Writing the above paragraph has made me realize that I have not fully identified what kind of collector I am. I’m basically flying blind and I can tell you that I’ve made some purchases lately that I wish I did not…

Your homework this week is to try and figure out what kind of collector you are, identify your motivations, your goals, what brings you the most joy, what brings you the most stress etc. For motivation I’ll leave you with a quote from Lao Tzu – “He who knows others is wise; he who knows himself is enlightened.” – I’ll add – “… and has a damn fine comic collection!”

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Walter Durajlija
Walter Durajlija is an Overstreet Advisor and Shuster Award winner. He owns Big B Comics in Hamilton Ontario.
Articles: 1584

15 Comments

  1. I agree it is difficult to define exactly what kind of collector I am! I collect runs, am motivated by cover art, and collect to a small degree as investment.
    Recently I completed a run of Bobby Benson. I originally only picked up a few of this run because the were horror crossovers and having a few made me want the whole run! I realized that these books while not a super investment, still had great art and were affordable.
    Most comics I try and obtain in the best condition I can afford which is easiest for newer. But the nostalgia in me will attempt at rarer comics in lower condition just so I can look on it and know I own it. They are still an investment albeit with a smaller return but there is still the pleasure factor in owning it! So I am all over the board as you are yourself!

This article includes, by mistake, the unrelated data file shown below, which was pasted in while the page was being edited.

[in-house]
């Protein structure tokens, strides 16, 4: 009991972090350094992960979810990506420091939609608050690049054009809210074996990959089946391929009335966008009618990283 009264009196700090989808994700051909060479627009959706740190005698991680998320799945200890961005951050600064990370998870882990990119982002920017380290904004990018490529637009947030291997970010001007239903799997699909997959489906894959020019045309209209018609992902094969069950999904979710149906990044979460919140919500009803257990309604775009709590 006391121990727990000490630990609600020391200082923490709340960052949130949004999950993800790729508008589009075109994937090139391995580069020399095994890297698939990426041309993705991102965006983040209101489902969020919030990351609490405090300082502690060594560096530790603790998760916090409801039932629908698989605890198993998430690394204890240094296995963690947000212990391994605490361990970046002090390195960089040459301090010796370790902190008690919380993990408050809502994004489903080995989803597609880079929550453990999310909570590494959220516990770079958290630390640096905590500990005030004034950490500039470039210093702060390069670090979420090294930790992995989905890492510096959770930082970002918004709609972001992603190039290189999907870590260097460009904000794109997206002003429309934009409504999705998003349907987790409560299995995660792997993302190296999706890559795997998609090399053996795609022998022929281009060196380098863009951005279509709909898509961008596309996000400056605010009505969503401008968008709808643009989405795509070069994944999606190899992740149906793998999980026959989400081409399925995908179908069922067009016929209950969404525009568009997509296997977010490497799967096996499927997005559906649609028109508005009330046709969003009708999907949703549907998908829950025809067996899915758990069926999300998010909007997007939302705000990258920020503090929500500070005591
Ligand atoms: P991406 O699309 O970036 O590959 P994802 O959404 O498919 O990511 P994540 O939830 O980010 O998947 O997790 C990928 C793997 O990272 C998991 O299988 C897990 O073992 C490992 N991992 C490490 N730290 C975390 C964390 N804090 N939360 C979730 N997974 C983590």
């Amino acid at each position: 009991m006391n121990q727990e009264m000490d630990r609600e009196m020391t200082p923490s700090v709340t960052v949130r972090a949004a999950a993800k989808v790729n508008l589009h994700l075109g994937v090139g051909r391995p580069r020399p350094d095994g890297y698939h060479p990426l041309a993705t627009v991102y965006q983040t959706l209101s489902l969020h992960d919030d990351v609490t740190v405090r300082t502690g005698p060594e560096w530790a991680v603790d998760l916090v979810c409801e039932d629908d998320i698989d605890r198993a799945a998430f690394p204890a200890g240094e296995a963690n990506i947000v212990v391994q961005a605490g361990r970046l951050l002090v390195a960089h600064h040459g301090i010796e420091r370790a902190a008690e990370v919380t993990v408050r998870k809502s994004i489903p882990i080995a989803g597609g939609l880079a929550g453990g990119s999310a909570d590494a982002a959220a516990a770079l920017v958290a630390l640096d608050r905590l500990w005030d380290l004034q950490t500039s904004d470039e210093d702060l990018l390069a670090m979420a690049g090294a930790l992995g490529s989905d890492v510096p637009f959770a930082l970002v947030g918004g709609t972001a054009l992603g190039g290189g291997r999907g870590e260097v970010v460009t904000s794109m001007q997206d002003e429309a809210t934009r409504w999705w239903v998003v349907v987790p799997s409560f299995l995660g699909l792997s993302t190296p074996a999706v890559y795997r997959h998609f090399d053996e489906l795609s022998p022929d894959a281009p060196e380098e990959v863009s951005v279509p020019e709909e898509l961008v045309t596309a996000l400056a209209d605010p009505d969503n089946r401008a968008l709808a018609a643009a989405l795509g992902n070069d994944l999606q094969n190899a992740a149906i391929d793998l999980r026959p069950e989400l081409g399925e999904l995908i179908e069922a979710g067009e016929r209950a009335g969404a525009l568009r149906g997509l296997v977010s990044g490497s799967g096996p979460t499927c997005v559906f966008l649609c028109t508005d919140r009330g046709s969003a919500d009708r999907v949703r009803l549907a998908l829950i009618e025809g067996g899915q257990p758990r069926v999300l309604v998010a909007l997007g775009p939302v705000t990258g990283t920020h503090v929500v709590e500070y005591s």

2. You left out OCD Walt, who buys comics for the desire to own them regardless of if they’ll ever sell again because no one besides him would ever want them. That describes OCD Klaus, whose collection contains many oddballs that he paid way too much for but still loves anyway and doesn’t care they’ll ever sell. So, does OCD Walt exist on some plane or are you able to suppress the OCD aspect that I believe all collectors possess to some degree?

  3. I think there is a problem with “collecting” in general. If you could see the room from which I write this you would accuse me of great hypocrisy, but I would beg to differ – most of what I have is intended to be functional (e.g. books and graphic novels that I _intend_ to read). There is of course the comic collection, but at this point I would grit my teeth and say 95% of it could go if the price were right, so I put that in the realm of investment. Only the remaining 5% is the “collection”, and just that small amount still gives me pause.